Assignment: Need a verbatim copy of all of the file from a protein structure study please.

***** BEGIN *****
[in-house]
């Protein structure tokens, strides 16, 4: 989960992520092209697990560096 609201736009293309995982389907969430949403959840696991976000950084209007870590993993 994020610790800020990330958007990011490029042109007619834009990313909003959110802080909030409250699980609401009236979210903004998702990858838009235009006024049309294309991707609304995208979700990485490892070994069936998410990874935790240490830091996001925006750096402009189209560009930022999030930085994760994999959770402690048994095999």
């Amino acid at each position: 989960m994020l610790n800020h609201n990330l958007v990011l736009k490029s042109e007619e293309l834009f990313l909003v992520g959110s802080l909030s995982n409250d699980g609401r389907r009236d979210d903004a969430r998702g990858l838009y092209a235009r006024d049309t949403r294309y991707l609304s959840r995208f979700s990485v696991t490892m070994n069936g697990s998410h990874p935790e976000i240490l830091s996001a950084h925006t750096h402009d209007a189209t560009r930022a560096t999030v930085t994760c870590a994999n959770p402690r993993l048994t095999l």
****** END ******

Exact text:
[in-house]
């Protein structure tokens, strides 16, 4: 989960992520092209697990560096 609201736009293309995982389907969430949403959840696991976000950084209007870590993993 994020610790800020990330958007990011490029042109007619834009990313909003959110802080909030409250699980609401009236979210903004998702990858838009235009006024049309294309991707609304995208979700990485490892070994069936998410990874935790240490830091996001925006750096402009189209560009930022999030930085994760994999959770402690048994095999």
């Amino acid at each position: 989960m994020l610790n800020h609201n990330l958007v990011l736009k490029s042109e007619e293309l834009f990313l909003v992520g959110s802080l909030s995982n409250d699980g609401r389907r009236d979210d903004a969430r998702g990858l838009y092209a235009r006024d049309t949403r294309y991707l609304s959840r995208f979700s990485v696991t490892m070994n069936g697990s998410h990874p935790e976000i240490l830091s996001a950084h925006t750096h402009d209007a189209t560009r930022a560096t999030v930085t994760c870590a994999n959770p402690r993993l048994t095999l």